NYS Assemblyman (and Iraq War Vet) Blasts CUNY Over Petraeus: Says Administrators Are Lying

CUNY administrators are coming under increasing fire for their decision to hire General David Petraeus to teach one course next year for anywhere from $150,000 to $200,000. The American Association of University Professors has denounced the decision. And now Republican State Assemblyman Kieran Michael Lalor, a Marine vet who fought in the Iraq War, has issued a scorching letter to CUNY interim chancellor William Kelly. Lalor focuses on two issues. First, he charges CUNY with dishonesty. When Gawker first broke the story of Petraeus’s salary, it reported that he was going to be getting $200k. That report was based on Freedom of Information Law documents Gawker had obtained from CUNY. Within hours, however, CUNY announced that Petraeus was only going […]

Pay us like you pay Petraeus

If you’re an adjunct at CUNY, you make about $3,000 per course. If you’re an adjunct at CUNY and you’re David Petraeus, you make about $200,000 per course. With an army of teaching assistants and graders. With travel and research funds. While you’re getting boatloads of money for teaching at USC (“You won’t believe what USC will pay per week,” Petraeus kvells in an email to Ann Kirschner, the dean of the CUNY honors college where Petreaus will be teaching). Gawker has the whole email thread, plus some other documents they got through a Freedom of Information Law request.

Petraeus may not be quite all in at CUNY

General David Petraeus has been hired to teach at CUNY at the University of Southern California (h/t Anna Law): David H. Petraeus, the former four-star U.S. Army general who resigned as head of the Central Intelligence Agency last year after confessing to an extramarital affair, will teach part-time at USC and help mentor students who are veterans, officials are announcing Thursday. Petraeus, who commanded coalition forces in Iraq and Afghanistan, will teach and participate in seminars on such issues as international relations, government, leadership, information technology and energy, according to USC… … Petraeus, 60, is supposed to start his faculty position at USC July 1 for an open-ended period, officials said. “I am very grateful to have an opportunity to […]

Petraeus is Coming to CUNY. Just “like the invasion of Iraq.”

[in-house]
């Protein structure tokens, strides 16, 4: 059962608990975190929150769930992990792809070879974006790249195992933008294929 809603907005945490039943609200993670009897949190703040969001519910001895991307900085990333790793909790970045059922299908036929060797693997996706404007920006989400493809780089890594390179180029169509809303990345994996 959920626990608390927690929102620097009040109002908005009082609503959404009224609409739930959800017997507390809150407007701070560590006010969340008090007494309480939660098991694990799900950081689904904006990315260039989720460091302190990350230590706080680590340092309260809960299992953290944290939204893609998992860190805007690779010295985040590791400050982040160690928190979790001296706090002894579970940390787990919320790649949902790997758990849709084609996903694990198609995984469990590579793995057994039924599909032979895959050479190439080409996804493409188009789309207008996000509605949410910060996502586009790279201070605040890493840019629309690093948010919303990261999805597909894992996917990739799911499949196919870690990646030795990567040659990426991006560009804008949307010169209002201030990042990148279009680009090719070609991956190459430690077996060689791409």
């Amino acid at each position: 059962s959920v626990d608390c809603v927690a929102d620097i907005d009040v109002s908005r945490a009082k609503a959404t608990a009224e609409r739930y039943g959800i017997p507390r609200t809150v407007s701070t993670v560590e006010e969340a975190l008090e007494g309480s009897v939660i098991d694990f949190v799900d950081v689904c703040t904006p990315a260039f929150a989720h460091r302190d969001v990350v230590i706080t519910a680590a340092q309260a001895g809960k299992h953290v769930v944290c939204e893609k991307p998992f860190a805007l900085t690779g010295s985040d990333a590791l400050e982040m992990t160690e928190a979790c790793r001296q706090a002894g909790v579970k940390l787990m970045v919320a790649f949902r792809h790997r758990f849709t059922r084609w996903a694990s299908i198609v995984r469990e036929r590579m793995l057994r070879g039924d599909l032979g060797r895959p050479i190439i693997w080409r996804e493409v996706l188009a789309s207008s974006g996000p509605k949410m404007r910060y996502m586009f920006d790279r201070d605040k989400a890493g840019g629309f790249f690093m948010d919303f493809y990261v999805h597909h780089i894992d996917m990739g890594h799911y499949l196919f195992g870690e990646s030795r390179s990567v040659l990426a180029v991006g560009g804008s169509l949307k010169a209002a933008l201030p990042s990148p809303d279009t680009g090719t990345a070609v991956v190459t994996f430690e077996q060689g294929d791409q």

In case you were wondering about this… David H. Petraeus, who resigned as director of the Central Intelligence Agency last November after having an extramarital affair with his biographer, will serve as a visiting professor at the City University of New York next academic year, the university announced on Tuesday. Mr. Petraeus, who will be the next visiting professor of public policy at the university’s Macaulay Honors College, had been approached by many universities, but settled on CUNY because he admires its diversity of students, locations and offerings, his lawyer, Robert Barnett, said in an interview. …Buzzfeed reports this (h/t Michael Busch): There is a quiet and conventional path from shame to redemption for American political figures brought down by […]

God Bless Benno Schmidt

I love Benno Schmidt. He’s the chair of the Board of Trustees of CUNY, where I teach, and a former president of Yale. More important, he’s a man who’s spent so much time in the business world that he’s no longer capable of leaving anything to the imagination. So you get from him a refreshingly crude form of honesty that you ordinarily don’t find in academia. Certainly not in university leaders, who are so adept at making themselves misunderstood that you’d think they were trained by apparatchiks in the former Soviet Union. Or Straussians. Anyway, Benno was interviewed by the New York Post about his plans for CUNY Chancellor Matthew Goldstein, who’ll be retiring at the end of the year.  […]

Bertolt Brecht Comes to CUNY

Last month, the English Department faculty at Queensborough Community College (QCC), which is part of the CUNY system where I teach, voted to recall their chair and elect a new chair. (At CUNY, chairs are elected.)The vote was a landslide, as these things go: over 20 out of 30 full-time faculty were in favor of the recall and the new chair. On Tuesday, the president of QCC decided to overturn the faculty’s decision. Among the reasons the president gave for her decision was that the department was divided (apparently, only Soviet-style election results in which 100 percent of the people vote for the Party are acceptable) and needed time to heal (by having its decisions overturned). The president also reappointed […]